• Successful foreign involvement in Brazilian investment banking demands some sort of venture with one of the local firms that dominate the market. Banco Pactual is among the most successful of these and Goldman Sachs seems to have recognized this.
  • Panama's president, Martin Torrijos, came in for a nasty surprise when he took over the helm of central America's biggest debtor late last year. He inherited a hefty fiscal deficit of 5.2% of GDP that the outgoing government had maintained was half as big, and was met with street riots among workers suspicious that the new administration planned to privatize the state-run social security system. Panamanian debt sank sharply at the start of 2005 amid fears that the young government would not be up to the challenge of reforming the dollar-denominated economy, once seen as a safe haven credit in volatile Latin America. Panama's global 27 bond sold off almost 2.5% at the start of January and the paper fell to its support level of 105.00.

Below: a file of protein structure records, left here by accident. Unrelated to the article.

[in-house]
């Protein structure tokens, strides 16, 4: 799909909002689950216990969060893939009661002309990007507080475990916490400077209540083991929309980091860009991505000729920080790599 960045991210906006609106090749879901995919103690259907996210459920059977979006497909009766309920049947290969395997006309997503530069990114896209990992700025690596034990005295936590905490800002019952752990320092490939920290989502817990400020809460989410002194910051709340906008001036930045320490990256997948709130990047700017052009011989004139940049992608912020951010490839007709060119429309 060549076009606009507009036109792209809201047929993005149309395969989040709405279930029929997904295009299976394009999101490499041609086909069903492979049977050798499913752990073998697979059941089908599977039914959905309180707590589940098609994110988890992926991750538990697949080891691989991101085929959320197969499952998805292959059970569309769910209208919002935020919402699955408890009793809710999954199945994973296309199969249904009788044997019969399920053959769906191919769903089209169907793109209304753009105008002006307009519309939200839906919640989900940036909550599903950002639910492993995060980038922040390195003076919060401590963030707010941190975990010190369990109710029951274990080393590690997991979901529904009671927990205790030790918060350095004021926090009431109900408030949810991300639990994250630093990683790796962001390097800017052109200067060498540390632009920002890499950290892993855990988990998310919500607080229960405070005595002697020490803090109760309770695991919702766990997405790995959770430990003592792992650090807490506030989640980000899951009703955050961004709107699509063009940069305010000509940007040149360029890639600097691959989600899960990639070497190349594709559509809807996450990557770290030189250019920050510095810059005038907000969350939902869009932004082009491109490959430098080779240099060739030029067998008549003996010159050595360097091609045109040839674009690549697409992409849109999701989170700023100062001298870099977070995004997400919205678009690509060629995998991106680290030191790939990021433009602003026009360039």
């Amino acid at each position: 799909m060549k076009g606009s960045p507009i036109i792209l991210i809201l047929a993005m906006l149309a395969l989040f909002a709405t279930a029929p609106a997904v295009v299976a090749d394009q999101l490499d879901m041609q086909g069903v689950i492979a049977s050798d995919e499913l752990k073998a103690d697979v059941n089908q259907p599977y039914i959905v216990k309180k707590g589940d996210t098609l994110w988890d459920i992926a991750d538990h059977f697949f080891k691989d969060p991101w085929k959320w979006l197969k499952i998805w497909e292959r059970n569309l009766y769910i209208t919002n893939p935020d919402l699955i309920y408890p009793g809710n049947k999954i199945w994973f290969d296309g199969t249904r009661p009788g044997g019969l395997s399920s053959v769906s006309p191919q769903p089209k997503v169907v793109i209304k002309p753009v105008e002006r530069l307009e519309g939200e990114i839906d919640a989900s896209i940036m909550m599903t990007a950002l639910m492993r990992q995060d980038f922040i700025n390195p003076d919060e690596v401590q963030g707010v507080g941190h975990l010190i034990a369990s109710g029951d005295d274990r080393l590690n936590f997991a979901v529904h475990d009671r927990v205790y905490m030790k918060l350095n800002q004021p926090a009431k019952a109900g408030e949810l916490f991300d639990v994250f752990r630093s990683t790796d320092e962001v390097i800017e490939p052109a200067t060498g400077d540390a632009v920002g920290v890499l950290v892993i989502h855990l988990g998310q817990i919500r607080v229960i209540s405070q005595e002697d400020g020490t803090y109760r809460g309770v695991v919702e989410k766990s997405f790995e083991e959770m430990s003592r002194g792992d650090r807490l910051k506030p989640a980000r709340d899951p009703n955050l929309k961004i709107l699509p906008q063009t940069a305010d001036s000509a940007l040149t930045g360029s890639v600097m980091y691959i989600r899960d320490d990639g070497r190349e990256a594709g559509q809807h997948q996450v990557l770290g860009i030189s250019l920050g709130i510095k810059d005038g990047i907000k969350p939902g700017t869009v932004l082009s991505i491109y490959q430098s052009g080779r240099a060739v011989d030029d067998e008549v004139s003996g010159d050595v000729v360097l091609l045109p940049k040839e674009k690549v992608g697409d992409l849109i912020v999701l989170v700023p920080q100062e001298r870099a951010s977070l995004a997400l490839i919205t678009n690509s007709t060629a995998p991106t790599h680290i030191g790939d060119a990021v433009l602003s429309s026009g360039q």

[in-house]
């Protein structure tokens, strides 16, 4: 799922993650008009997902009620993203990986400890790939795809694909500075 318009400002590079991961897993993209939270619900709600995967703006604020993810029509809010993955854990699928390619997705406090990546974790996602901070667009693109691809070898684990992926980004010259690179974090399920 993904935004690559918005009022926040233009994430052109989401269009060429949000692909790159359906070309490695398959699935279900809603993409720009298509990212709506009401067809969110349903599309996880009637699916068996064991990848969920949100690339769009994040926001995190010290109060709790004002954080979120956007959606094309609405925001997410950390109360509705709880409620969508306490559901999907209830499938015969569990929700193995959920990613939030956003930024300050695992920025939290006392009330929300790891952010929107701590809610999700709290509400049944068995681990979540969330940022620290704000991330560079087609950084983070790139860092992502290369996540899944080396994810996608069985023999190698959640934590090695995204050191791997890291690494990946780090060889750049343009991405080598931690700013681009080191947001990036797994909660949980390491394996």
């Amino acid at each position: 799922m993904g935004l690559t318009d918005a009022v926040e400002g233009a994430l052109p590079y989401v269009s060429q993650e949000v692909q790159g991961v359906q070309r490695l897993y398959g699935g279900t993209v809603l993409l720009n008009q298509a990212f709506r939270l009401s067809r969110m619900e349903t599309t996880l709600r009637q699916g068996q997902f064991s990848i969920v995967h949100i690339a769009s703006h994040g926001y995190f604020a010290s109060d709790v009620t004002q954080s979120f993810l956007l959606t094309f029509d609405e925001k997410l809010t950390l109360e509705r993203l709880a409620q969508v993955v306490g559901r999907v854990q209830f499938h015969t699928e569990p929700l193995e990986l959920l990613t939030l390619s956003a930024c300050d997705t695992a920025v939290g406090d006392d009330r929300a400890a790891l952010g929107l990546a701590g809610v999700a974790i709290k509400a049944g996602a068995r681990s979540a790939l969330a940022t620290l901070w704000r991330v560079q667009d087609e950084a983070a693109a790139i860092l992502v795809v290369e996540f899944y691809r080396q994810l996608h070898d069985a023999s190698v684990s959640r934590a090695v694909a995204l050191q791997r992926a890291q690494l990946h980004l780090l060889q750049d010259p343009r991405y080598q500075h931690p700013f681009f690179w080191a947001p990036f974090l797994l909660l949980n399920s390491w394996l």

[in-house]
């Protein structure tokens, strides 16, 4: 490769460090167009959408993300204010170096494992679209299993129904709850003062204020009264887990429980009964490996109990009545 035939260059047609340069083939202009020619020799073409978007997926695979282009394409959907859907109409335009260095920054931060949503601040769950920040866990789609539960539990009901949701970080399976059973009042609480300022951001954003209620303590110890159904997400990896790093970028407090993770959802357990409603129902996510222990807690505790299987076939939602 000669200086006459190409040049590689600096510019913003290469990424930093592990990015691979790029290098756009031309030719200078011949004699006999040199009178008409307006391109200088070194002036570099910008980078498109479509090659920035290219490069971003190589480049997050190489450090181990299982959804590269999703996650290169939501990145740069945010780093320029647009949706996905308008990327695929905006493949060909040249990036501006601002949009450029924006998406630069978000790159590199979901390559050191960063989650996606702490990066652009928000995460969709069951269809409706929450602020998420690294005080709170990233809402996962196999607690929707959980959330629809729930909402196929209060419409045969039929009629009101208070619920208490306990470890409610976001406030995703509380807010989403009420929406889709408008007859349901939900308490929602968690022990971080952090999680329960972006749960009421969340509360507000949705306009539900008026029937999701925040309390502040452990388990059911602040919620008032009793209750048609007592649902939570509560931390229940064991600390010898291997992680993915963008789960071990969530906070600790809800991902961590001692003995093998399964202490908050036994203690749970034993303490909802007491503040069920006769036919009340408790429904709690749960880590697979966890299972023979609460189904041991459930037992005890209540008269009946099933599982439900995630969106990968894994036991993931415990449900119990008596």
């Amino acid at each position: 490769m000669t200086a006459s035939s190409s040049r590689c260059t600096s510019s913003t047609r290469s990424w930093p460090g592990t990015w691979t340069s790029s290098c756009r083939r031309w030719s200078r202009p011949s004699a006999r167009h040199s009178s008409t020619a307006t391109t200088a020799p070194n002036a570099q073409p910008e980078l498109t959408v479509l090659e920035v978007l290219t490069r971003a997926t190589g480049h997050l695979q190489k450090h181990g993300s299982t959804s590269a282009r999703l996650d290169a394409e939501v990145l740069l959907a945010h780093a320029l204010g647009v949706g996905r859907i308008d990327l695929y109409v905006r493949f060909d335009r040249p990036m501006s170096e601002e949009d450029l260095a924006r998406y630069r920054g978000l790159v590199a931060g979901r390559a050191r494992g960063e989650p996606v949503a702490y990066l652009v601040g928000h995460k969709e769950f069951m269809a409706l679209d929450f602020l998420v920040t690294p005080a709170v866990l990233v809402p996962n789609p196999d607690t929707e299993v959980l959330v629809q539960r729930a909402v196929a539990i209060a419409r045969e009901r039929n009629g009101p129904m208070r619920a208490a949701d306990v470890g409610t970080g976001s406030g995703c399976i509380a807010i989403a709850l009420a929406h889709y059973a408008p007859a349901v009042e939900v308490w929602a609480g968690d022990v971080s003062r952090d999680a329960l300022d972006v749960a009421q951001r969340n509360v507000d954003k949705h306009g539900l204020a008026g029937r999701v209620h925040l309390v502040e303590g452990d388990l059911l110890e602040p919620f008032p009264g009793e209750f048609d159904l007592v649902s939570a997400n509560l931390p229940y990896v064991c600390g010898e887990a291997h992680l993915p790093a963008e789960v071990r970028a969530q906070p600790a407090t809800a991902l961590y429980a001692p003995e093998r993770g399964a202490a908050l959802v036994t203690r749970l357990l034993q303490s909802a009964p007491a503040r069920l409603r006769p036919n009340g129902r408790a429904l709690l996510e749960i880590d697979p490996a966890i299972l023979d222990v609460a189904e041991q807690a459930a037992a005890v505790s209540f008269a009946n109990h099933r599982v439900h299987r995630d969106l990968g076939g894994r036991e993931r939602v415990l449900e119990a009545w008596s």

• Henry Blodget ponders what the lessons of the 1990s have taught us and concludes that there's nothing like hindsight to blind us to the truth
  • Foreign banks are racing to enter the Serbian banking market, one of the few in eastern Europe that still has large assets up for sale and strong potential for growth. Austria's Raiffeisen has stolen a march on its rivals but Italian and Greek banks are eager to build up business.
  • Hungary's economy is growing well, with relatively low unemployment and high foreign direct investment. But the government budget deficit is running far above EU criteria and there are divided counsels on how to control it.
  • Americans are poor exporters. A falling dollar can't change that. What with globalization, low-cost rivals and the downplaying of the greenback, a collapse rather than an adjustment looks likely.
  • Until the advent of the European IAS39 accounting standard at the beginning of the year Spanish reporting requirements for derivatives were relatively relaxed. Now, though, companies will have to lift the lid on derivative transactions, causing pain for some of them.
  • Ukraine is enjoying a huge re-evaluation in the eyes of outsiders, thanks to its Orange Revolution. President Viktor Yushchenko has set out an ambitious and investor-friendly reform programme but it is not clear that the government is capable of implementing it.
  • With the Russian state rolling back the liberalization of the economy – notably in its dealings with oil company Yukos – investment banks are faced with a dilemma. They must sometimes decide between defending the rights of private investors and forging and maintaining relations with the Kremlin in the hope of attracting current and future business. It's a tough choice.